These projects can serve as both a learning experience and a path towards your future. Once you’re there, hindsight might make it feel like destiny or fate, but in reality, you were messing about and wondering why things happen. Projects that start with a simple “What if?” can change the world.
Someone Already Did It
Most of the time, your idea has already been done. And if that isn’t the case, then it might be close to impossible to do. There are still many ideas that don’t fall into either of those, but they are not the majority. Over time, you’ll find good sources of inspiration that lead to fresher ideas. Today, CS is at a point where it’s rapidly expanding into almost every facet of society and knowledge. Many places didn’t have much CS traditionally, but now it’s an open season with many low-hanging fruits. Successful startups and research projects today are often born out of a combination of CS and X. Now, guess why UIUC has so many CS+X degrees all of a sudden?
Even if what you want to do is already done, that’s perfectly okay. Not everything you do has to be original. Besides that, it can be pretty fun redoing things that already exist out there. As long as you’re not copying the existing code as is, I think that projects that start this way can be a valuable learning experience. In fact, many of my initial projects were like that. There is a concept of system design interviews in industry, where they often ask how you’d engineer a feature that usually already exists. Projects like these can help.
Sometimes it’s elitism, and sometimes it’s someone’s defeatist attitude, but do not undervalue a “gimmick” or “flashy” component. People often dismiss good UI/UX, exciting features, good art, or a novel type of computer interaction as a gimmick. Sometimes these can make or break a project. Sometimes they don’t add to a project, but they do make it more fun.
Users are often more likely to use your software just because of these ‘gimmicks.’ I think side projects with more of a gimmick/flashy factor are always more fun to both make and look at.
Note Every Idea
At first, ideas will be hard to come by, but you’ll start generating endless after a while. Most will be bad, practically impossible, or already done, but they’re still a valuable part of the process. Don’t discard any of them, even if they seem kind of cringe. Many billion-dollar companies today were once a “bad” idea that people did not think would work.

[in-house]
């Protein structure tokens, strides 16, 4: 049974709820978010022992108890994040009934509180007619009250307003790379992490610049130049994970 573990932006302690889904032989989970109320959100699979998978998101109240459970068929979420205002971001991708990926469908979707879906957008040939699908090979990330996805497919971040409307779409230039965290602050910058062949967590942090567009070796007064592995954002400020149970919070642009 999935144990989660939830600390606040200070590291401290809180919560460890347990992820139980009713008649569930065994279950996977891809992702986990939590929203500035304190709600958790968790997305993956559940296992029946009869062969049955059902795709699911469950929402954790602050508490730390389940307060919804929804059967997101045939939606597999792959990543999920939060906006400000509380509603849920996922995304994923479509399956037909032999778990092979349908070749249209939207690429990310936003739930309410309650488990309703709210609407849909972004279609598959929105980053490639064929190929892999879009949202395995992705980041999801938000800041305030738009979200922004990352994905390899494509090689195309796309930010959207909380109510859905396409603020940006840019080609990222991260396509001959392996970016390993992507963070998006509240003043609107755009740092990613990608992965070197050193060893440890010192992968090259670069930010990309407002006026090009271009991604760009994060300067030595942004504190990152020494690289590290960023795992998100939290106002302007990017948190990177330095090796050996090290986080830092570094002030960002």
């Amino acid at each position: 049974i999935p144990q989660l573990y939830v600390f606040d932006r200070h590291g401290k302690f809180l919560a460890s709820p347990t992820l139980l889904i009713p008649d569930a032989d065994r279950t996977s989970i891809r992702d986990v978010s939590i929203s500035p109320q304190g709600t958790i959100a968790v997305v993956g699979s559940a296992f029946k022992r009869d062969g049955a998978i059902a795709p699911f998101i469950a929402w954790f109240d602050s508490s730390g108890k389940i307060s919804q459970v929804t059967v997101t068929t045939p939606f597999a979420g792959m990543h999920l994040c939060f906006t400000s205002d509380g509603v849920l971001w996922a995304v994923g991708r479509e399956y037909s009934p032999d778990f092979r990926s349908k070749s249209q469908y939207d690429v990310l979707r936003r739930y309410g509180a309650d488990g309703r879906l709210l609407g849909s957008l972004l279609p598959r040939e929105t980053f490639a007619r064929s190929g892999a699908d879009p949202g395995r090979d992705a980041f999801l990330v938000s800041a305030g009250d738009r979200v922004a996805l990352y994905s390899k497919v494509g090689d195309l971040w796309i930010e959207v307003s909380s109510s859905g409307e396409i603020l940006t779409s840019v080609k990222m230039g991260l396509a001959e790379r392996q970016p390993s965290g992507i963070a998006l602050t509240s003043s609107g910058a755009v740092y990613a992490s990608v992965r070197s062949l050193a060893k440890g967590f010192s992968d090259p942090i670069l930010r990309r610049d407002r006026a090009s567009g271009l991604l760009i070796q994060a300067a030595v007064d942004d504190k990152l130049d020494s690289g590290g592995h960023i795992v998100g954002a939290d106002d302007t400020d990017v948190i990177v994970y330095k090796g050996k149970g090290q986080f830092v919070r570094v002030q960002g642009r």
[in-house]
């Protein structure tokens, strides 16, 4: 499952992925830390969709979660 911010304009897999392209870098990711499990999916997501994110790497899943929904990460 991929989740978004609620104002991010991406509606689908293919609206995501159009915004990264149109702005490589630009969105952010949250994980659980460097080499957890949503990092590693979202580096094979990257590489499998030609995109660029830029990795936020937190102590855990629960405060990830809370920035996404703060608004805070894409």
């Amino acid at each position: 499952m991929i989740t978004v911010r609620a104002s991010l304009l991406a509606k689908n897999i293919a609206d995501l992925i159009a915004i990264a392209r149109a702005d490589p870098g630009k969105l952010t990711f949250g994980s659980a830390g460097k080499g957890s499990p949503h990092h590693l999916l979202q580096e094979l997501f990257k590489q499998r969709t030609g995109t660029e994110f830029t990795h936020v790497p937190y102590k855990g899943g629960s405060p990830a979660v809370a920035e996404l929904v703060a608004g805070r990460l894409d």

Aggressively note down all your ideas in places where you can find them later. I like Google Keep, but there are dozens of different note-taking programs. Your ideas are probably better than you realize, so keep them! Doing this
- saves you time, since you might come up with the same idea again
- can give you a starting point for your programs
- makes you think harder about what your idea is over a castle in the sky that is nowhere as well defined as you think it is
- keeps you from forgetting - trust me, you will forget, and it will often only take two or three minutes!
(If you’re smart, you can turn 8 of your unused ideas into a summer series of workshops.)
Startups and Research
Maybe your project starts going in exciting directions. That’s awesome!
For startups, check out Illinois Founders. They can guide you much better than we can.
If you think your project has research potential, create a write-up and a picture/video demo, and start showing it to grad students and professors.
Good Advice From Others
These are excellent articles that inspired me a lot.
A Software Developer’s Guide to Side Projects - Simple Programmer. He’s written a whole book of advice as well.
Software engineer, it’s okay to not have a side project - Benoit Pasquier. I think this article gives a good understanding of the toxic side project culture. If you feel things are becoming a source of anxiety or feel like a chore, step away. Trust your instincts.
Contributors: Harsh, Drshika, Maaheen